In today’s video, I’m going to respond to the question: “How do I convince my boyfriend to confront his retroactive jealousy?”

Read or watch below to discover if you can convince a boyfriend to confront retroactive jealousy.

Zachary Stockill: I received a comment recently on a YouTube video from a young woman whose boyfriend is struggling with retroactive jealousy. And the comment read: “My boyfriend is struggling with retroactive jealousy. How do I convince him to get help?

Unfortunately, I’ve received some variation of this comment hundreds of times before in my email inbox. Frequently, the partners of retroactive jealousy sufferers write to me, asking me how to convince their partner to take some action to change to confront their retroactive jealousy. 

In today’s video, I’m going to offer a very pointed and direct response to this question. I think you’re going to want to watch this video if you’re either a retroactive jealousy sufferer, or if your boyfriend or your partner is struggling with retroactive jealousy, and they aren’t really taking any action to improve their situation. 

Okay, so your boyfriend is struggling with retroactive jealousy, and you want to convince him to get help. Here’s something that I have learned over almost 10 years now, as a full-time coach, as one who’s been on hundreds and hundreds of coaching calls, thousands of email consults, and all kinds of people asking me this and other questions.. 

You cannot convince people to do anything that they don’t want to do. You can’t force people to change. 

retroactive jealousy

And I say that as someone who makes videos about encouraging people to change and helping people change, through online courses like “Get Over Your Partner’s Past Fast” and books and one-on-one coaching and all the rest. Obviously, personal transformation, people changing, is something that I’m extremely interested in. 

But I can tell you: over 10 years, I have never tried to convince someone to change. I’ve helped people who have come to me wanting to change themselves. If someone comes to me and says, “Zach, I’ve hit rock bottom with retroactive jealousy,” or “I’m excited about changing, I’m ready to change;” great. I’m very excited about that. Let’s get to work. Excellent.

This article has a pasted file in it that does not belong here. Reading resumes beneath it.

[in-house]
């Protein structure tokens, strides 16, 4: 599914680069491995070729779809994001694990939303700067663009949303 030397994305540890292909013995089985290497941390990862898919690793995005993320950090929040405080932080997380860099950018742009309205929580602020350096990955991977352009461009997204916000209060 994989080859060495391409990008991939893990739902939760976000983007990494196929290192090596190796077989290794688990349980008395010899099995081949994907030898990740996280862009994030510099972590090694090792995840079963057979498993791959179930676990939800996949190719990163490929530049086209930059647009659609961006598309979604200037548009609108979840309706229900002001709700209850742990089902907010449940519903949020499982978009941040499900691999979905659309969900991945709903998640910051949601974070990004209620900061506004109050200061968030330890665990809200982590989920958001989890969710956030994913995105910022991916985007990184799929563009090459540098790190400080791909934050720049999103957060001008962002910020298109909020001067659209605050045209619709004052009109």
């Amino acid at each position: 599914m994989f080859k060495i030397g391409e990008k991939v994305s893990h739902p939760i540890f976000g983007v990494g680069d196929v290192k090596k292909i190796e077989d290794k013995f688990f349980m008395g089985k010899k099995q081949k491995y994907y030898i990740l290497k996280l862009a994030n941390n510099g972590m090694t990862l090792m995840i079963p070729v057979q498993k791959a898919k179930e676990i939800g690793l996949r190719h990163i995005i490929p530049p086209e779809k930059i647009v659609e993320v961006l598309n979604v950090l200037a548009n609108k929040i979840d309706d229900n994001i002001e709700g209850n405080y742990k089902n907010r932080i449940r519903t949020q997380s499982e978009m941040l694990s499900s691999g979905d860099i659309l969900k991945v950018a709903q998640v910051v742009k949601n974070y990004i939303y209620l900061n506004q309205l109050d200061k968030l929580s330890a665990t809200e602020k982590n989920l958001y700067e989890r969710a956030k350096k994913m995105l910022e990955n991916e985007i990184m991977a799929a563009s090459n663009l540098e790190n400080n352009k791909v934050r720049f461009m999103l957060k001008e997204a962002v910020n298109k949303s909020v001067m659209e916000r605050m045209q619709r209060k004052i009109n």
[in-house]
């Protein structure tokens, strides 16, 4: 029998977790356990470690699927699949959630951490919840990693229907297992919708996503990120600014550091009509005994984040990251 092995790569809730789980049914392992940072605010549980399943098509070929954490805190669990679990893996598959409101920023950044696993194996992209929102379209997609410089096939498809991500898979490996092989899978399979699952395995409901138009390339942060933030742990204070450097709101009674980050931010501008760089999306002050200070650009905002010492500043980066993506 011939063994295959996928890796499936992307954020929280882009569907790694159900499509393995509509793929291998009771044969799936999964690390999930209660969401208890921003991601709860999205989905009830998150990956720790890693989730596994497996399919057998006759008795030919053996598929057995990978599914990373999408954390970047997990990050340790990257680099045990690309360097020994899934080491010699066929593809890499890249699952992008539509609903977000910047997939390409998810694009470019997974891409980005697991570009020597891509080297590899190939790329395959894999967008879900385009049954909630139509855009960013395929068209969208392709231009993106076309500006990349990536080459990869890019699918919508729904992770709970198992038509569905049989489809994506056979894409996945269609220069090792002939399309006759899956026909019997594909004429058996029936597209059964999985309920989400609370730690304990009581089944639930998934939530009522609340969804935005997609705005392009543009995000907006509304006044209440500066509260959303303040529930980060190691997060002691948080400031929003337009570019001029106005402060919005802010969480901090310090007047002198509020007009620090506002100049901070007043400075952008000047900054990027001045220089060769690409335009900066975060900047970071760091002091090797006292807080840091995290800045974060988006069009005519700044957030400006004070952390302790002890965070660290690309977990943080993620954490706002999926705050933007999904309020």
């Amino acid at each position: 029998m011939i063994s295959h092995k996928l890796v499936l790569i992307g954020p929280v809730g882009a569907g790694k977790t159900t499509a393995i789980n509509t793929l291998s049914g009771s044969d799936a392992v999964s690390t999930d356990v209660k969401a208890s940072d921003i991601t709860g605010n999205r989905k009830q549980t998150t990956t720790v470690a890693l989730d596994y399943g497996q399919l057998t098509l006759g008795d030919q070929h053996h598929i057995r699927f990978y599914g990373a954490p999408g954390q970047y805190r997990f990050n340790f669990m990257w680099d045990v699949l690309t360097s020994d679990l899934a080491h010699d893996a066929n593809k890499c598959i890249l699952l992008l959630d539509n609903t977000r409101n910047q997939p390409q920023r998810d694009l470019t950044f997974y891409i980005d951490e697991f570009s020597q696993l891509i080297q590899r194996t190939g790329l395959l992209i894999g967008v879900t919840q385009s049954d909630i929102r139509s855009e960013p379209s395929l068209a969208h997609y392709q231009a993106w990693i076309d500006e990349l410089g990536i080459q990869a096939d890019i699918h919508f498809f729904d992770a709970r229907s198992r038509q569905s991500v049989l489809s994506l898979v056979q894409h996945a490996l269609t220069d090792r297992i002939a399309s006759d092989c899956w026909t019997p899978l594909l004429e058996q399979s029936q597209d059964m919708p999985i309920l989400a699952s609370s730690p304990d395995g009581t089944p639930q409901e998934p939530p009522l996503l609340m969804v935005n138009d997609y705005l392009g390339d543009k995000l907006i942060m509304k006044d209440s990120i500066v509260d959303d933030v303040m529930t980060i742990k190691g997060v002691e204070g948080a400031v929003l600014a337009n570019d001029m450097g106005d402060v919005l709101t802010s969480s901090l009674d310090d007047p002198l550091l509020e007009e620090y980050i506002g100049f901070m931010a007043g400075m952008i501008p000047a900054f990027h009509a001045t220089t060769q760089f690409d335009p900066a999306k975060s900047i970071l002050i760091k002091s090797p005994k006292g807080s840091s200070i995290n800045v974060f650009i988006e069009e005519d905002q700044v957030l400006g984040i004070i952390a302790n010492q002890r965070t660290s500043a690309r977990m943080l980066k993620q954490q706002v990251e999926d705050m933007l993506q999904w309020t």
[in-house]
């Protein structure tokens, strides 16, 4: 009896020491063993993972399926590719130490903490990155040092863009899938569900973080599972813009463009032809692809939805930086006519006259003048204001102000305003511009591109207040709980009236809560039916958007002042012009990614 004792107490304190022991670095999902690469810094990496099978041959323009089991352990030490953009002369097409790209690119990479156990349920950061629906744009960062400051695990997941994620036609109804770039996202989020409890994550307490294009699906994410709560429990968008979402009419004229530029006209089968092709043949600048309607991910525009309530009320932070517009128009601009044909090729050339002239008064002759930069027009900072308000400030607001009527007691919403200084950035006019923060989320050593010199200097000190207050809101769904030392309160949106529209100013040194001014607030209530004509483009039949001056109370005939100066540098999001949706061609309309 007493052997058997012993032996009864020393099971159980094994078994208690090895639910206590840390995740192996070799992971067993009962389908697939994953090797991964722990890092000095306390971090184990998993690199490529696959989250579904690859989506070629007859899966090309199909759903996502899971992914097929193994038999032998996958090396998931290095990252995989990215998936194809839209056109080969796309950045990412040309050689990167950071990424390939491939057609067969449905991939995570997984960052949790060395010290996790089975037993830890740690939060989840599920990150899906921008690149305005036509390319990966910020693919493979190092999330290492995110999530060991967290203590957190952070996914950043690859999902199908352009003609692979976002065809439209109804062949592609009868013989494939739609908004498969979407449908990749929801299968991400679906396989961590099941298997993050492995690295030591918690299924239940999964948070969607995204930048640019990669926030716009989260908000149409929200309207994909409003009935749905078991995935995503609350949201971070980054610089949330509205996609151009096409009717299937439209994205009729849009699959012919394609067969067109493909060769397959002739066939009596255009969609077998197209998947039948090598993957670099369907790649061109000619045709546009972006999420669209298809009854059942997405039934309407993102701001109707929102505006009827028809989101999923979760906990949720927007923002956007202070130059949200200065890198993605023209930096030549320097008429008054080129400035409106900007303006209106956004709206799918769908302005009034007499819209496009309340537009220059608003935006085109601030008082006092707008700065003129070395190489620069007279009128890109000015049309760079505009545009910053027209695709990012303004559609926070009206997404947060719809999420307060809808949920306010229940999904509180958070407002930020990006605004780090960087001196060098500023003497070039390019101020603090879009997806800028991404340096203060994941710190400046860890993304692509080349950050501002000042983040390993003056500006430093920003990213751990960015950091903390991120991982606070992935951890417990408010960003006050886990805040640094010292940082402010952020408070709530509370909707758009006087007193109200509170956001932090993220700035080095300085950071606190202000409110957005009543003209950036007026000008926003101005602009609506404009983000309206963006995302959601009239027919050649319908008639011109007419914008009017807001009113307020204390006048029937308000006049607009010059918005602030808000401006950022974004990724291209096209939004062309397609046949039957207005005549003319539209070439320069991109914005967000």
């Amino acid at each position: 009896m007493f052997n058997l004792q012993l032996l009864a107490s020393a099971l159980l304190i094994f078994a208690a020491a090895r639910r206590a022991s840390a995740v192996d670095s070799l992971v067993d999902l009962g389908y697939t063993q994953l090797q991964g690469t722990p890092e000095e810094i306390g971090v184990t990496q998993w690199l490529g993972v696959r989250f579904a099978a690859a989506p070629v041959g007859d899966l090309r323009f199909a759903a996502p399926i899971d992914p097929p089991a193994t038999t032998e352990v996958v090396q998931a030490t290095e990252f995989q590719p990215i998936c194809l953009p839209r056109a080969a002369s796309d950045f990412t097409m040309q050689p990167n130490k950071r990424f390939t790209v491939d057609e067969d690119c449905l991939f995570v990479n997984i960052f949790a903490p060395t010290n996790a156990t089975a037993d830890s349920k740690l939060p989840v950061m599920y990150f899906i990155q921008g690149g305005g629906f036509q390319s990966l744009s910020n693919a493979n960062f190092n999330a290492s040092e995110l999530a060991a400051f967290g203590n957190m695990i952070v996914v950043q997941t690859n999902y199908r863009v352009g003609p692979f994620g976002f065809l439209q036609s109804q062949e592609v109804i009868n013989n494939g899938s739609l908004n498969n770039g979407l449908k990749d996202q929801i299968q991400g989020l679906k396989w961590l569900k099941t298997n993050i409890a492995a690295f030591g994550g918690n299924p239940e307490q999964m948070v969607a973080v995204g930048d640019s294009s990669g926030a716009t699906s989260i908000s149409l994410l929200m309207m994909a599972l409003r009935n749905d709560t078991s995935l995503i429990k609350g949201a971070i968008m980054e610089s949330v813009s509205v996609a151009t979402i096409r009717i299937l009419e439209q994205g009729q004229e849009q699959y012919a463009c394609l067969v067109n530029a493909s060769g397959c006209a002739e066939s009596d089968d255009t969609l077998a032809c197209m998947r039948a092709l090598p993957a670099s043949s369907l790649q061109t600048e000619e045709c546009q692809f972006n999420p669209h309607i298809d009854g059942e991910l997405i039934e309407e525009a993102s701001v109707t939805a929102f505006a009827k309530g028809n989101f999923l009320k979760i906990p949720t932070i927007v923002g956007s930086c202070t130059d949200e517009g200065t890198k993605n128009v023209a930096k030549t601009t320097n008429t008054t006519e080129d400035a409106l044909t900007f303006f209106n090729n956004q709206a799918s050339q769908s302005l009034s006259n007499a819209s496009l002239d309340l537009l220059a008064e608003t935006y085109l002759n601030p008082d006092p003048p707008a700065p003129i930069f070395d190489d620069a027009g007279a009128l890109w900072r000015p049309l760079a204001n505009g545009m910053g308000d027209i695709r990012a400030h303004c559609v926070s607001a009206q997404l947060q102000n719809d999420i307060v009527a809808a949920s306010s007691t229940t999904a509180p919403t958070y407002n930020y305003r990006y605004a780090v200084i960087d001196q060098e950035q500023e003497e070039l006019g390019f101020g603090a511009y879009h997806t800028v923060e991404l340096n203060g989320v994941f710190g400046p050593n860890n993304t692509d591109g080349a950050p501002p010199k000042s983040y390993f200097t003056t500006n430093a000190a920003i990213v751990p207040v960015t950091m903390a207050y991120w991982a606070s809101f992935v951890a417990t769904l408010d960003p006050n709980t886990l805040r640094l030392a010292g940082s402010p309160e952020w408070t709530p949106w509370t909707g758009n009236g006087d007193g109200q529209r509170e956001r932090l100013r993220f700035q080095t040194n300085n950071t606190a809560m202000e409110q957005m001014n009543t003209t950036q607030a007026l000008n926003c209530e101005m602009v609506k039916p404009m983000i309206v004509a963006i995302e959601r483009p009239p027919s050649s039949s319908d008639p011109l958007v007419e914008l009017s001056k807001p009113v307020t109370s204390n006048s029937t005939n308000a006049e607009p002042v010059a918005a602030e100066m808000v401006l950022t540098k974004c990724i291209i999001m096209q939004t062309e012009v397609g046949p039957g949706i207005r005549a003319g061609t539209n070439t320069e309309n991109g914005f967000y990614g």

If someone comes to me and says, “I’m not sure if I really need to change,” then it’s like, “okay, that’s fine. Keep doing whatever you’re doing. And if you’re finding that what you’re doing is not working, and you want to change, then come back to me, and we can talk.”

The point is you cannot convince people to do anything that they don’t want to do. And that includes your intimate partner. You can’t convince your intimate partner to do anything that they don’t want to do themselves. Sometimes you can encourage them temporarily. But that’s going to have serious ramifications down the line. 

Because if your partner agrees to do something that they don’t really want to do deep down, that’s going to lead to all kinds of resentment and bad feelings down the line. And that’s ultimately their fault. 

They agreed to do something that they didn’t want to do, leading to all kinds of drama and resentment. 

But fundamentally, you can’t try to convince them to change. It’s a recipe for disaster in long-term relationships. 

So that’s my most important message to you in this video. You can’t convince anyone to do anything, at least over the long term. And even if you can encourage them temporarily, that’s going to lead to all kinds of bad things down the line.

I will also say, as I often do, to the partners of retroactive jealousy sufferers: take care of yourself first

Unfortunately, some retroactive jealousy sufferers engage in all kinds of spousal abuse, whether it’s emotional abuse, sometimes physical abuse, or sometimes psychological abuse. The point is:

If your partner is struggling with retroactive jealousy, take care of yourself first. 

If necessary, remove yourself from that situation. Keep yourself safe. Don’t put yourself in a situation where you’re being subjected to abuse. 

Now that that’s out of the way: one thing I will mention when it comes to, shall we say, influencing the behavior of people we love… And this is something I learned from the Canadian psychologist Jordan Peterson. A very, very good piece of advice, if you want to encourage your partner to do more of something that you like; something that’s good for you and good for the relationship…